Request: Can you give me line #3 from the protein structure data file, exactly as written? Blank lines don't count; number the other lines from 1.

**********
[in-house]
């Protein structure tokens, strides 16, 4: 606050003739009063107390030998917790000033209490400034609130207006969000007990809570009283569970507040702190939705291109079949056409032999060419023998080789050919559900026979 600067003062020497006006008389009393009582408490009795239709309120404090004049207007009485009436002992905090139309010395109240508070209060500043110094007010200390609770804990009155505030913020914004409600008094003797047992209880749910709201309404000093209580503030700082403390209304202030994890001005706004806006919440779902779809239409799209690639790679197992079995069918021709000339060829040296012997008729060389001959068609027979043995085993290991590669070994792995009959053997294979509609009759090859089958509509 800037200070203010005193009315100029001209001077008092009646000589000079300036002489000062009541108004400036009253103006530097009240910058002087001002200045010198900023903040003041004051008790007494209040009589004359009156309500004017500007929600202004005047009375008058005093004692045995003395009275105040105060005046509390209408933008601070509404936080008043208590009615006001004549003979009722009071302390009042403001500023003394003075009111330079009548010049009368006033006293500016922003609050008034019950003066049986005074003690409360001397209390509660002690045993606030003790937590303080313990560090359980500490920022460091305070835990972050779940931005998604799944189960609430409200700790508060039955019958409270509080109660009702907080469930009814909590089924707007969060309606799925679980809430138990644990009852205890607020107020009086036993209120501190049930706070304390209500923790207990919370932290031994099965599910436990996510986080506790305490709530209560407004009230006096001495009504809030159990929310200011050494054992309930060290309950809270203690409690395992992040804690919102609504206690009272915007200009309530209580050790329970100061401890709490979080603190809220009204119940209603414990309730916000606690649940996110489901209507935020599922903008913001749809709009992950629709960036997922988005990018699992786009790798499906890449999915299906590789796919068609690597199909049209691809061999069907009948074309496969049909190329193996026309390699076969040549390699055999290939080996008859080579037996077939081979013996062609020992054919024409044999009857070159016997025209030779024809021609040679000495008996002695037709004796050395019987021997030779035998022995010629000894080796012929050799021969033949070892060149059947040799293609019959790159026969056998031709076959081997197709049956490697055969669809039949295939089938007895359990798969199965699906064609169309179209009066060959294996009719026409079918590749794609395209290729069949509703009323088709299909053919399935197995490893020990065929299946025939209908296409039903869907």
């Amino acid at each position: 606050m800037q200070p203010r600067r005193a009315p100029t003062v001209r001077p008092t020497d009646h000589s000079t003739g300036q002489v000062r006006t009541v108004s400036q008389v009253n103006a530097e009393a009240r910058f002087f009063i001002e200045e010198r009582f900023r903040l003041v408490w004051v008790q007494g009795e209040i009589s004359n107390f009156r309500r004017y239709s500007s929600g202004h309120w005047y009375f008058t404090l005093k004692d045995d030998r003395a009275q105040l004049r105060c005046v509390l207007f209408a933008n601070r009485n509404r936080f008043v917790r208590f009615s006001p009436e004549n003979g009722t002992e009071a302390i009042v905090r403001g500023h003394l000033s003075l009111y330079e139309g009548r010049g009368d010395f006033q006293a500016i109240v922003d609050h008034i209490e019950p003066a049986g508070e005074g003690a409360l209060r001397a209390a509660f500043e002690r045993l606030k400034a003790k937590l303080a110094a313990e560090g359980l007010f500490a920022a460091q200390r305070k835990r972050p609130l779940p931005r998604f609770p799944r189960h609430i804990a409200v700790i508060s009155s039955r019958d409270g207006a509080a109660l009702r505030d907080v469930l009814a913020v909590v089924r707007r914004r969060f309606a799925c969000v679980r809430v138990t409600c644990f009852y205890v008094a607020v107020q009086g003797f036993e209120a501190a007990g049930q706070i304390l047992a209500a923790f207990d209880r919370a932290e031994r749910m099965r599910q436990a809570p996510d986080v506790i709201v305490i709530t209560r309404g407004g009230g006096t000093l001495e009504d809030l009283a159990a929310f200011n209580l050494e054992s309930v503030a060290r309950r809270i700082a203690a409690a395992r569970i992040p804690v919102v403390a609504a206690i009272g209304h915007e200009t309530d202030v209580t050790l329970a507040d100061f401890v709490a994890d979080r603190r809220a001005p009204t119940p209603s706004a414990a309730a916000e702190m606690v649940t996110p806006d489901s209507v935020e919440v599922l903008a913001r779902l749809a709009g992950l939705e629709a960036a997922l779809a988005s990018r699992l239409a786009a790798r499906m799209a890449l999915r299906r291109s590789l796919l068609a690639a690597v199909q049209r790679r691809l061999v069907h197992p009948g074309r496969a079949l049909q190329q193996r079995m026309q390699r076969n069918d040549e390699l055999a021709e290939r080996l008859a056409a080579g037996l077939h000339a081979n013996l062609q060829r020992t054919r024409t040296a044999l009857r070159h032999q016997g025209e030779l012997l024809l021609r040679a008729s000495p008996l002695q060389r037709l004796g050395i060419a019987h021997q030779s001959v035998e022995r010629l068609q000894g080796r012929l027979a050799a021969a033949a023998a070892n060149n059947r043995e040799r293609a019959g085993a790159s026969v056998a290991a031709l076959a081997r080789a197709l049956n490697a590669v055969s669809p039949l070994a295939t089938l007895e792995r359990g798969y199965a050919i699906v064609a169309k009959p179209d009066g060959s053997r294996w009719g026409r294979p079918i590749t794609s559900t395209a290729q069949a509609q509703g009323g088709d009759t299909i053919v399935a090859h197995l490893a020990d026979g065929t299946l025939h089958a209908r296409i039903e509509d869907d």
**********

């Amino acid at each position: 606050m800037q200070p203010r600067r005193a009315p100029t003062v001209r001077p008092t020497d009646h000589s000079t003739g300036q002489v000062r006006t009541v108004s400036q008389v009253n103006a530097e009393a009240r910058f002087f009063i001002e200045e010198r009582f900023r903040l003041v408490w004051v008790q007494g009795e209040i009589s004359n107390f009156r309500r004017y239709s500007s929600g202004h309120w005047y009375f008058t404090l005093k004692d045995d030998r003395a009275q105040l004049r105060c005046v509390l207007f209408a933008n601070r009485n509404r936080f008043v917790r208590f009615s006001p009436e004549n003979g009722t002992e009071a302390i009042v905090r403001g500023h003394l000033s003075l009111y330079e139309g009548r010049g009368d010395f006033q006293a500016i109240v922003d609050h008034i209490e019950p003066a049986g508070e005074g003690a409360l209060r001397a209390a509660f500043e002690r045993l606030k400034a003790k937590l303080a110094a313990e560090g359980l007010f500490a920022a460091q200390r305070k835990r972050p609130l779940p931005r998604f609770p799944r189960h609430i804990a409200v700790i508060s009155s039955r019958d409270g207006a509080a109660l009702r505030d907080v469930l009814a913020v909590v089924r707007r914004r969060f309606a799925c969000v679980r809430v138990t409600c644990f009852y205890v008094a607020v107020q009086g003797f036993e209120a501190a007990g049930q706070i304390l047992a209500a923790f207990d209880r919370a932290e031994r749910m099965r599910q436990a809570p996510d986080v506790i709201v305490i709530t209560r309404g407004g009230g006096t000093l001495e009504d809030l009283a159990a929310f200011n209580l050494e054992s309930v503030a060290r309950r809270i700082a203690a409690a395992r569970i992040p804690v919102v403390a609504a206690i009272g209304h915007e200009t309530d202030v209580t050790l329970a507040d100061f401890v709490a994890d979080r603190r809220a001005p009204t119940p209603s706004a414990a309730a916000e702190m606690v649940t996110p806006d489901s209507v935020e919440v599922l903008a913001r779902l749809a709009g992950l939705e629709a960036a997922l779809a988005s990018r699992l239409a786009a790798r499906m799209a890449l999915r299906r291109s590789l796919l068609a690639a690597v199909q049209r790679r691809l061999v069907h197992p009948g074309r496969a079949l049909q190329q193996r079995m026309q390699r076969n069918d040549e390699l055999a021709e290939r080996l008859a056409a080579g037996l077939h000339a081979n013996l062609q060829r020992t054919r024409t040296a044999l009857r070159h032999q016997g025209e030779l012997l024809l021609r040679a008729s000495p008996l002695q060389r037709l004796g050395i060419a019987h021997q030779s001959v035998e022995r010629l068609q000894g080796r012929l027979a050799a021969a033949a023998a070892n060149n059947r043995e040799r293609a019959g085993a790159s026969v056998a290991a031709l076959a081997r080789a197709l049956n490697a590669v055969s669809p039949l070994a295939t089938l007895e792995r359990g798969y199965a050919i699906v064609a169309k009959p179209d009066g060959s053997r294996w009719g026409r294979p079918i590749t794609s559900t395209a290729q069949a509609q509703g009323g088709d009759t299909i053919v399935a090859h197995l490893a020990d026979g065929t299946l025939h089958a209908r296409i039903e509509d869907d």